Petrol bombs thrown in east Belfast

Petrol bombs thrown in east Belfast

A number of petrol bombs have been thrown at police officers during serious disorder in east Belfast on Friday night.

Two people have been arrested for rioting in the Lower Newtownards Road, where golf balls, bricks and fireworks were also thrown at police lines.

A PSNI spokesperson said no officers are believed to have been injured as a result.

Bricks, bottles and other items were also thrown between rival loyalist and nationalist crowds at the Short Strand interface.

Police said there was "an element within these crowds that is intent on violence".

A line of police land rovers and officers in riot gear moved in along the Lower Newtownards Road to disperse crowds.

UTV reporter Marc Mallett, who was at the scene, said: "The violence that I witnessed in east Belfast this evening was rather vicious. It all happened as Orangemen were trying to complete their parade returning along the Newtownards Road past the Short Strand interface."

Two water cannons were deployed in the area and the road was closed to motorists.

The Parades Commission must go but violence is not the way to achieve it. All protests must be peaceful.

Orange Order

Later it is understood a band was stopped on the Albertbridge Road to prevent it from approaching the area.

Castlereagh Street and Albertbridge Road were also closed due to a build up of crowds in the area.

On Twitter DUP leader Peter Robinson wrote that reports from party members "attest to the trouble starting when the parade was attacked from Short Strand".

Local Sinn Féin Councillor Niall O'Donnghaile described his comments as "highly irresponsible".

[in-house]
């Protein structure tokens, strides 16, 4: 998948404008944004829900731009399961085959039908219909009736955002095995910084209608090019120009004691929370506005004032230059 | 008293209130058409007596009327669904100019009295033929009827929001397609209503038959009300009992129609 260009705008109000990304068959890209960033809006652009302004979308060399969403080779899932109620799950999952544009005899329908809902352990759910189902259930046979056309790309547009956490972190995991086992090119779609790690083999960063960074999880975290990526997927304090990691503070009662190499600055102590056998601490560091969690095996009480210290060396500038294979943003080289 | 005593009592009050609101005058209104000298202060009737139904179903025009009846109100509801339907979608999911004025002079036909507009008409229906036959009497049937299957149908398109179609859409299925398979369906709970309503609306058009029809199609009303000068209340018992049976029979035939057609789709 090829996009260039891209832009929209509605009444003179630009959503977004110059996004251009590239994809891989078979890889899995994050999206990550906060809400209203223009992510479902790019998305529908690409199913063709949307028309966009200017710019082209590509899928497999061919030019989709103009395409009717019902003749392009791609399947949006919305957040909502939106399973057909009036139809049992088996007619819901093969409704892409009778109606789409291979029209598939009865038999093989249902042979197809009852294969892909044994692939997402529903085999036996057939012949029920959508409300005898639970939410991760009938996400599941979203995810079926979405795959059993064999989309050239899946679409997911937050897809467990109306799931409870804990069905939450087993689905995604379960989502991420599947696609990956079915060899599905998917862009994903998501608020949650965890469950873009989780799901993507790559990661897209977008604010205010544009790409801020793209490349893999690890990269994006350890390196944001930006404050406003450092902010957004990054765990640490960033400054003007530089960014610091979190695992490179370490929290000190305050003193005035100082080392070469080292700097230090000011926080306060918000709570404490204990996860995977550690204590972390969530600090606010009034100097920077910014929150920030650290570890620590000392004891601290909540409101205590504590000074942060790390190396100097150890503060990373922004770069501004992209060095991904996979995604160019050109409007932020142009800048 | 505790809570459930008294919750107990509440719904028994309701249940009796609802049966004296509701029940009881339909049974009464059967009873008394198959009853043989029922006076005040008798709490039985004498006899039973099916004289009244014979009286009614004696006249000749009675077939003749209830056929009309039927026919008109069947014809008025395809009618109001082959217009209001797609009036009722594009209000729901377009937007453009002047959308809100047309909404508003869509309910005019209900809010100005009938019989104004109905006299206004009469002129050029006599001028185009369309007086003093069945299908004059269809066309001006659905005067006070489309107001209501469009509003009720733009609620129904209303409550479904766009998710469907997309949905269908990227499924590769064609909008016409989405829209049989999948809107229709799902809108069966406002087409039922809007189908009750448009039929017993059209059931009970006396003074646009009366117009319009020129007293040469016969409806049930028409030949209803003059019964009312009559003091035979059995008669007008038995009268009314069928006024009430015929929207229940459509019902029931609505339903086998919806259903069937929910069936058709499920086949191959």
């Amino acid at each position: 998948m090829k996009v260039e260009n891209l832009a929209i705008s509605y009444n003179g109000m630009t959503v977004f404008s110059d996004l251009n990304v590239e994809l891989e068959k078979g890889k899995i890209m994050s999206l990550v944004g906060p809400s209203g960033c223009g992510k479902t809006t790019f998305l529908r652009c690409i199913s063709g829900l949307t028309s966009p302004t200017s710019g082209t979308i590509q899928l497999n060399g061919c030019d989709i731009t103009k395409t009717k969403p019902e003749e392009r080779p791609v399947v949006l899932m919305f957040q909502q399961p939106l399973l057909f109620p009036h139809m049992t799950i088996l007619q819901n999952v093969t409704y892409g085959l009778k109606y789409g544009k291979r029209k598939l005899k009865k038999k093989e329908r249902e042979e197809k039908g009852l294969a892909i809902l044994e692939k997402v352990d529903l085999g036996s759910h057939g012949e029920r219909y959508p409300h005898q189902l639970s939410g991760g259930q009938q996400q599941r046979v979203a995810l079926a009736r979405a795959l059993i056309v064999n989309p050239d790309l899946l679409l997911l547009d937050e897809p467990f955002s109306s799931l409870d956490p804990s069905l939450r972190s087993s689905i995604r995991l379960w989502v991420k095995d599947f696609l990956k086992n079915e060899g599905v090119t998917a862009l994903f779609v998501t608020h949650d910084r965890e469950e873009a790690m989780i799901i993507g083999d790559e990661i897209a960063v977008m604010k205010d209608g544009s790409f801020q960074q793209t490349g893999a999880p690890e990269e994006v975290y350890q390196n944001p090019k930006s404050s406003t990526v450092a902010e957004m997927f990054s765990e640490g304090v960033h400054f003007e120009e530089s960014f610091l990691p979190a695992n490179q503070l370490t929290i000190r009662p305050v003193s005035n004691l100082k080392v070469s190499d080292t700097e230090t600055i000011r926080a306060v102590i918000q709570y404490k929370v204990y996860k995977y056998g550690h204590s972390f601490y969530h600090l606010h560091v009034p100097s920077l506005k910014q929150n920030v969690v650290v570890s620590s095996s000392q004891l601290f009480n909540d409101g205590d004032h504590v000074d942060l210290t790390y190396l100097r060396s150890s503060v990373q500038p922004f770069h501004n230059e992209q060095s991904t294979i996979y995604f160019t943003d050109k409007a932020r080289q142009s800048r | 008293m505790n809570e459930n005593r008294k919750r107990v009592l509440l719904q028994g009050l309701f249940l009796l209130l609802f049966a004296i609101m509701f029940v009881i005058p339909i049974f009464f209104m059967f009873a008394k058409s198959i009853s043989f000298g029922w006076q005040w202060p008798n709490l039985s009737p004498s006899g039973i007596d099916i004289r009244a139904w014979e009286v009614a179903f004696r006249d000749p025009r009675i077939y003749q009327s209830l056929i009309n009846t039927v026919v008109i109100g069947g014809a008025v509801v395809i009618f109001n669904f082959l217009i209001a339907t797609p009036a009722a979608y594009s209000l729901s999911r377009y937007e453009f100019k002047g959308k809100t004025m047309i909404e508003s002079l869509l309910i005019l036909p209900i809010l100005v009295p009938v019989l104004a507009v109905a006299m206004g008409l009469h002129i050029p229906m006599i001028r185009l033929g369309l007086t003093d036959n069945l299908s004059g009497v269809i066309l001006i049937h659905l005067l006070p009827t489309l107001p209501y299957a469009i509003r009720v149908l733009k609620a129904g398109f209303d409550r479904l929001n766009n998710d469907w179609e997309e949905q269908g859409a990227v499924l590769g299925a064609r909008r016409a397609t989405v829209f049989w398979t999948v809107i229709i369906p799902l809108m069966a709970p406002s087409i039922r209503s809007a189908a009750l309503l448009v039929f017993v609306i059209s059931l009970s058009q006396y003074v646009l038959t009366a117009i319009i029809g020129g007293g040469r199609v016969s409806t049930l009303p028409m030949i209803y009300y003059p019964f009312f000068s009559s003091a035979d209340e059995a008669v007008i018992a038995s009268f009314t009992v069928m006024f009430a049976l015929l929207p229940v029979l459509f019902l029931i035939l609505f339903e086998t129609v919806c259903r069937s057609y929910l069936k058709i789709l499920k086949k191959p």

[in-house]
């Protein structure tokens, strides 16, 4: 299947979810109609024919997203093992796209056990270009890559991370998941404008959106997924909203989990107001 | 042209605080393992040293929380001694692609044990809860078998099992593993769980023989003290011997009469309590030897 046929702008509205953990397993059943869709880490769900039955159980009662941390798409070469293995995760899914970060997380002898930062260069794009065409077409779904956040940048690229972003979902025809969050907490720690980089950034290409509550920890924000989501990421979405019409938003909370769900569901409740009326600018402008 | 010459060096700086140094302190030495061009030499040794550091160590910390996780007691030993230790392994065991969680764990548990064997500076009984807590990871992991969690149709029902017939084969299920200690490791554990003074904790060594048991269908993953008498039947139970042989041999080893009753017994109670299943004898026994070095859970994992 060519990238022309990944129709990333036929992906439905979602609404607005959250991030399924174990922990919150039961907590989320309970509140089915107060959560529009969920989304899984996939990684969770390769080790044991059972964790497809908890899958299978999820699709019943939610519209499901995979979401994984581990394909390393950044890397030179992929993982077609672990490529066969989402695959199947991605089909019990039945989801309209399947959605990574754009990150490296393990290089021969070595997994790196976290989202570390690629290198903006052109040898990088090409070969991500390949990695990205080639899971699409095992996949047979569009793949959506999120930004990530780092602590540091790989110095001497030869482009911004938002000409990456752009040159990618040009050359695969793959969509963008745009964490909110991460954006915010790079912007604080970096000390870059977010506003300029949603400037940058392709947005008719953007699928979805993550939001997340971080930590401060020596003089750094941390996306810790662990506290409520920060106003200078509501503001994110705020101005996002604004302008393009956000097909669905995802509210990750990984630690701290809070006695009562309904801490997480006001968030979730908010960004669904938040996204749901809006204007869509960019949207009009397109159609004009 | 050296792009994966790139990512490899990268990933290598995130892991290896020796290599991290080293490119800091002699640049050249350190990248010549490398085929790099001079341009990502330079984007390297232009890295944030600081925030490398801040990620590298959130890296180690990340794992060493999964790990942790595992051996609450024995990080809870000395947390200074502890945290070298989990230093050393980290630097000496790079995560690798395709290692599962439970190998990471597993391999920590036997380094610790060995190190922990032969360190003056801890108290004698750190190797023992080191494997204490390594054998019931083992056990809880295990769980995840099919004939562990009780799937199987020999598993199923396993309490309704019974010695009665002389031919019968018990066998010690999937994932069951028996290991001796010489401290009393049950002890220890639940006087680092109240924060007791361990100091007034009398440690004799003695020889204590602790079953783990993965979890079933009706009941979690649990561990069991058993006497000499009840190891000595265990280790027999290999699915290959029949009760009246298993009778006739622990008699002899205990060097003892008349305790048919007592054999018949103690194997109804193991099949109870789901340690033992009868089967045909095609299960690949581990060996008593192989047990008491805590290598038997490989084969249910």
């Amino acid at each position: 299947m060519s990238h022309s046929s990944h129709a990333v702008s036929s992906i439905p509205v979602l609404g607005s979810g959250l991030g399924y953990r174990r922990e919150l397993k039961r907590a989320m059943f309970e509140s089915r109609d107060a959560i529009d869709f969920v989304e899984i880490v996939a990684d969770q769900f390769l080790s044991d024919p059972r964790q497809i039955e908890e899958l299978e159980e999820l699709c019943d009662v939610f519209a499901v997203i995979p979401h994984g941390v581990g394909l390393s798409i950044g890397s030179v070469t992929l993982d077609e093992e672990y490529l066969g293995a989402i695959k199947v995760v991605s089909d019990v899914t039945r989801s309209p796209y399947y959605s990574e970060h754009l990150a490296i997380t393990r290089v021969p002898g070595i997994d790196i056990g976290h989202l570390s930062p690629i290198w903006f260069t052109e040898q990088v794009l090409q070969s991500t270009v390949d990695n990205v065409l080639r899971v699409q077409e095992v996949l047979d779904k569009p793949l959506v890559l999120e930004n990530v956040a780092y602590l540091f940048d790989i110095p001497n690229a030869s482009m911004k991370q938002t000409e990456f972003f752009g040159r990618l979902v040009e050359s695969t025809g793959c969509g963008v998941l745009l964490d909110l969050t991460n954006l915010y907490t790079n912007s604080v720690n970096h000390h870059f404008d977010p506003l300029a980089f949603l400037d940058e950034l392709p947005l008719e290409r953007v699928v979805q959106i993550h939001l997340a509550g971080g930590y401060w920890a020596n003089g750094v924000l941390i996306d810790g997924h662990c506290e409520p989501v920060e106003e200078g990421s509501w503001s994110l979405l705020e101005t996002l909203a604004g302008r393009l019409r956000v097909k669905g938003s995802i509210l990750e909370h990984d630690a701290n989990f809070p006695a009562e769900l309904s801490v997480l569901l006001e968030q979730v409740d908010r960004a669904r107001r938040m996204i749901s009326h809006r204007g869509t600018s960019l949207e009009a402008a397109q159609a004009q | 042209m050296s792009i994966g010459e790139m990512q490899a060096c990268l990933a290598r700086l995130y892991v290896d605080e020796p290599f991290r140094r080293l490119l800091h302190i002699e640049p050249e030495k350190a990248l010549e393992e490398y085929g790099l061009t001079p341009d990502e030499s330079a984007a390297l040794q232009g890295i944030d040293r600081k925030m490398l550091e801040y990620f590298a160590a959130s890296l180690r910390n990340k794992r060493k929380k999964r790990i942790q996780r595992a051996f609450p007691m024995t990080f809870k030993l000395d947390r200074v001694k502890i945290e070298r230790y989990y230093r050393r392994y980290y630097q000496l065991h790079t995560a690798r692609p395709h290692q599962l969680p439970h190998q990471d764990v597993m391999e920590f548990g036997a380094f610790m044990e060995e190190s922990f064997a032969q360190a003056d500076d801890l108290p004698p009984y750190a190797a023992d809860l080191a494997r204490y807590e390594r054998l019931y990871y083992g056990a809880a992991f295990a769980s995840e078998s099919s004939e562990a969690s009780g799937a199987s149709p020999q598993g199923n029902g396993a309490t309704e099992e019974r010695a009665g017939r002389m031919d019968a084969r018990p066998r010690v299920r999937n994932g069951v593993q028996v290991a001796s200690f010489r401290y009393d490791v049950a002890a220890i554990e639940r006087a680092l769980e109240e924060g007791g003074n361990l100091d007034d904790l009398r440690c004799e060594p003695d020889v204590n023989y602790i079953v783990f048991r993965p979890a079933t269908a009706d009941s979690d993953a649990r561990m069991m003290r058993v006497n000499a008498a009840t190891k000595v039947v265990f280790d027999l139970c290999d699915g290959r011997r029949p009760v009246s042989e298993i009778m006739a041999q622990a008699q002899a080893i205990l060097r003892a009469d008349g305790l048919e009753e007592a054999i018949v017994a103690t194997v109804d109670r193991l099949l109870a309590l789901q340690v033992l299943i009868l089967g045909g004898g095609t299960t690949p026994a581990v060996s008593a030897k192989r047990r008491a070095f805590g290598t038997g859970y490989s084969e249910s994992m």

He said homes on Strand Walk and St Matthew's Church had been attacked on Friday.

"Some young people from within the Short Strand did then engage in stone throwing back and forward over the interface for a short period," he said.

"What was orchestrated was the decision of the Orange Order to wind up the situation in Belfast knowing it would result in violence on the streets."

Local MP Naomi Long said: "Violence is never inevitable and all attacks on the PSNI and community must be condemned.

"We need responsible language and leadership from elected representatives, rather than blame game politics to ensure this violence is brought to an end," the Alliance representative added.

Police said the Lower Newtownards Road, Castlereagh Street and Albertbridge Road have now reopened to traffic after crowds dispersed.

Serious disorder also erupted in north Belfast after an Orange feeder parade was prevented from passing the Ardoyne shopfronts.

Elsewhere police said crowds gathered on the Killylea Road in Armagh.

Reacting to the evening's events, the Grand Orange Lodge of Ireland has called for calm.

© UTV

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